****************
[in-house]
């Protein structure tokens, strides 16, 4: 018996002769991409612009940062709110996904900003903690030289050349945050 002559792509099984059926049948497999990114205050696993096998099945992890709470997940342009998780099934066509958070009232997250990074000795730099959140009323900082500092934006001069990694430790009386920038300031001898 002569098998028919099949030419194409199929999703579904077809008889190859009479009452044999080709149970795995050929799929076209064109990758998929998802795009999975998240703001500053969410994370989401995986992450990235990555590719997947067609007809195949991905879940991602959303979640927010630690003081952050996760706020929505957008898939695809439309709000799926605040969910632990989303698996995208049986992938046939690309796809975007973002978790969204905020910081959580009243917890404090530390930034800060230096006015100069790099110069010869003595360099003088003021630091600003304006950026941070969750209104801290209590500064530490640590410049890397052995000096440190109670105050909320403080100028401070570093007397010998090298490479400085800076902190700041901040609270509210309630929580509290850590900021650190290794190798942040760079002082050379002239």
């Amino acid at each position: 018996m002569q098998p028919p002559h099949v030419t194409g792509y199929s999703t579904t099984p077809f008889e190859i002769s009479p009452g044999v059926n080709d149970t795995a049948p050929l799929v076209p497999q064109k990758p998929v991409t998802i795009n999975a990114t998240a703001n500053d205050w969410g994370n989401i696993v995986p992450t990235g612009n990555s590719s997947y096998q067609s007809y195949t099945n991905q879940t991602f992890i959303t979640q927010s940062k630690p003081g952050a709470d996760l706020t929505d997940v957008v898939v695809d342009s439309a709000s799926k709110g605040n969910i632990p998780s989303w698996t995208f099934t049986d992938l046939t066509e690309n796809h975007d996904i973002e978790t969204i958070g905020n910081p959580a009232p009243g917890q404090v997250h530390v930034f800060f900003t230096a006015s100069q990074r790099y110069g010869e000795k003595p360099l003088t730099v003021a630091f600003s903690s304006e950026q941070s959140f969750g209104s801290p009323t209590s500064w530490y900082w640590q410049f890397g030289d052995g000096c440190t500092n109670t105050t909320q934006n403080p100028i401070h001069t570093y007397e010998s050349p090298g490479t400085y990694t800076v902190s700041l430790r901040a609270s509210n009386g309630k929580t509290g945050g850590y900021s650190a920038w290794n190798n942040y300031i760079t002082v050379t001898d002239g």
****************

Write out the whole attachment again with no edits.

[in-house]
């Protein structure tokens, strides 16, 4: 018996002769991409612009940062709110996904900003903690030289050349945050 002559792509099984059926049948497999990114205050696993096998099945992890709470997940342009998780099934066509958070009232997250990074000795730099959140009323900082500092934006001069990694430790009386920038300031001898 002569098998028919099949030419194409199929999703579904077809008889190859009479009452044999080709149970795995050929799929076209064109990758998929998802795009999975998240703001500053969410994370989401995986992450990235990555590719997947067609007809195949991905879940991602959303979640927010630690003081952050996760706020929505957008898939695809439309709000799926605040969910632990989303698996995208049986992938046939690309796809975007973002978790969204905020910081959580009243917890404090530390930034800060230096006015100069790099110069010869003595360099003088003021630091600003304006950026941070969750209104801290209590500064530490640590410049890397052995000096440190109670105050909320403080100028401070570093007397010998090298490479400085800076902190700041901040609270509210309630929580509290850590900021650190290794190798942040760079002082050379002239």
């Amino acid at each position: 018996m002569q098998p028919p002559h099949v030419t194409g792509y199929s999703t579904t099984p077809f008889e190859i002769s009479p009452g044999v059926n080709d149970t795995a049948p050929l799929v076209p497999q064109k990758p998929v991409t998802i795009n999975a990114t998240a703001n500053d205050w969410g994370n989401i696993v995986p992450t990235g612009n990555s590719s997947y096998q067609s007809y195949t099945n991905q879940t991602f992890i959303t979640q927010s940062k630690p003081g952050a709470d996760l706020t929505d997940v957008v898939v695809d342009s439309a709000s799926k709110g605040n969910i632990p998780s989303w698996t995208f099934t049986d992938l046939t066509e690309n796809h975007d996904i973002e978790t969204i958070g905020n910081p959580a009232p009243g917890q404090v997250h530390v930034f800060f900003t230096a006015s100069q990074r790099y110069g010869e000795k003595p360099l003088t730099v003021a630091f600003s903690s304006e950026q941070s959140f969750g209104s801290p009323t209590s500064w530490y900082w640590q410049f890397g030289d052995g000096c440190t500092n109670t105050t909320q934006n403080p100028i401070h001069t570093y007397e010998s050349p090298g490479t400085y990694t800076v902190s700041l430790r901040a609270s509210n009386g309630k929580t509290g945050g850590y900021s650190a920038w290794n190798n942040y300031i760079t002082v050379t001898d002239g």